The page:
The Wall Street Journal reports some parents are paying up to $20 an hour to get their children help, especially with the online game "Fortnite". The trend is similar to that of the 'Fortnite Buddy', a skilled player who would be paid to play as part of a squad in an attempt to help them win.
One mother, Ally Hicks, was said to have paid $50 for four hours of lessons from a professional Fortnite coach so that her 10-year-old son could improve his skills in the popular shoot-em-up game. "A typical session with me includes a self-analysis of one's own errors, an individual analysis of statistics and VoD review", he says on his profile.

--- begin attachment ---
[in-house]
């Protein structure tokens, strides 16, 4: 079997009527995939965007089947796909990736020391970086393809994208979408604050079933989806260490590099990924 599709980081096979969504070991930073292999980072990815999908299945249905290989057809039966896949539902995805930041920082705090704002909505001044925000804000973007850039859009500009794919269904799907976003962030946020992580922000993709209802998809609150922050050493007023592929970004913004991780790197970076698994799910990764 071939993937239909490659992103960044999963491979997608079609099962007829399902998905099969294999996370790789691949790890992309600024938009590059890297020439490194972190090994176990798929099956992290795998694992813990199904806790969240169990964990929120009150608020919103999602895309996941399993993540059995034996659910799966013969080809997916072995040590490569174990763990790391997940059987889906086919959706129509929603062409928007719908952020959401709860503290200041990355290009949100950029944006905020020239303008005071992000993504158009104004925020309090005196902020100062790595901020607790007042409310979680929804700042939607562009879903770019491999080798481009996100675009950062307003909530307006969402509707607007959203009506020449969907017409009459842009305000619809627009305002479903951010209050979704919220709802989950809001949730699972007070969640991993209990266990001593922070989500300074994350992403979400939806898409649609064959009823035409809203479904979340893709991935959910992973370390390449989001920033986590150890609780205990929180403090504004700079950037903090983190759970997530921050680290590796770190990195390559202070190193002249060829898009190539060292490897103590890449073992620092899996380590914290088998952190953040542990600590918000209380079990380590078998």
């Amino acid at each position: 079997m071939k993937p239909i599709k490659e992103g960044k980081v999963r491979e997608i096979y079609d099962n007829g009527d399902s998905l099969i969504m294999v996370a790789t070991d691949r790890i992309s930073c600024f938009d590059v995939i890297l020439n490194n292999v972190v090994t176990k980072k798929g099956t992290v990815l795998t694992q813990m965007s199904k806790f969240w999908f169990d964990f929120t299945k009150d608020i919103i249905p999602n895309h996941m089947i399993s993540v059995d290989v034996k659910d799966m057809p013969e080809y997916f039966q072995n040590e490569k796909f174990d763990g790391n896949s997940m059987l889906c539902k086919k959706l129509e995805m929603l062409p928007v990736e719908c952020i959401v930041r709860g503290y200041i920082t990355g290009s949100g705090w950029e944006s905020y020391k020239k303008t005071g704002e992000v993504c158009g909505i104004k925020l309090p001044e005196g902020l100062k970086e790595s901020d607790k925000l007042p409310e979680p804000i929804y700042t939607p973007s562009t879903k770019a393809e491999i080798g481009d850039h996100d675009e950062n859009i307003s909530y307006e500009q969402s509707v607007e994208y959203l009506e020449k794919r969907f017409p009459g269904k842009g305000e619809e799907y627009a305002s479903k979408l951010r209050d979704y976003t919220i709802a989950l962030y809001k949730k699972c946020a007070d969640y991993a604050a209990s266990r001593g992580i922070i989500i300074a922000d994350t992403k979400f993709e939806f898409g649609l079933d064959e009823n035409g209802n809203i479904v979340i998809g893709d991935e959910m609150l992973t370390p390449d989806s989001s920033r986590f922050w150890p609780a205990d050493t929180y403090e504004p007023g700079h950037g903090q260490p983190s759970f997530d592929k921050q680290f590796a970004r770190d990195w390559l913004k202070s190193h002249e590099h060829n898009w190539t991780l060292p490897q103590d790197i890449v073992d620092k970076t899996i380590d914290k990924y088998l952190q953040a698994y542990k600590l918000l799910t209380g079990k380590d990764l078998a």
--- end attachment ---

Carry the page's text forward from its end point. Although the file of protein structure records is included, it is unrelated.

Other parents said they had hired the coaches for themselves so they can engage with their kids who are obsessed with the game. In another case, Nick Mennen, a software developer from Cedar Park, Texas, told WSJ that his 12-year-old son, Noble, struggled to win on the highly competitive Fortnite landscape.
According to those parents, some children are feeling pressure not just to play with their friends, but also succeed.
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Parents typically find Fortnite coaches for their children through social media or contracting sites.
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Ally Hicks told the publication she was anxious that her 10-year-old son wasn't winning in Fortnite so she spent around $50 for four hours of online lessons. Some claimed that they didn't want their kids to lose; others said they joined their children in the lessons as a "bonding experience".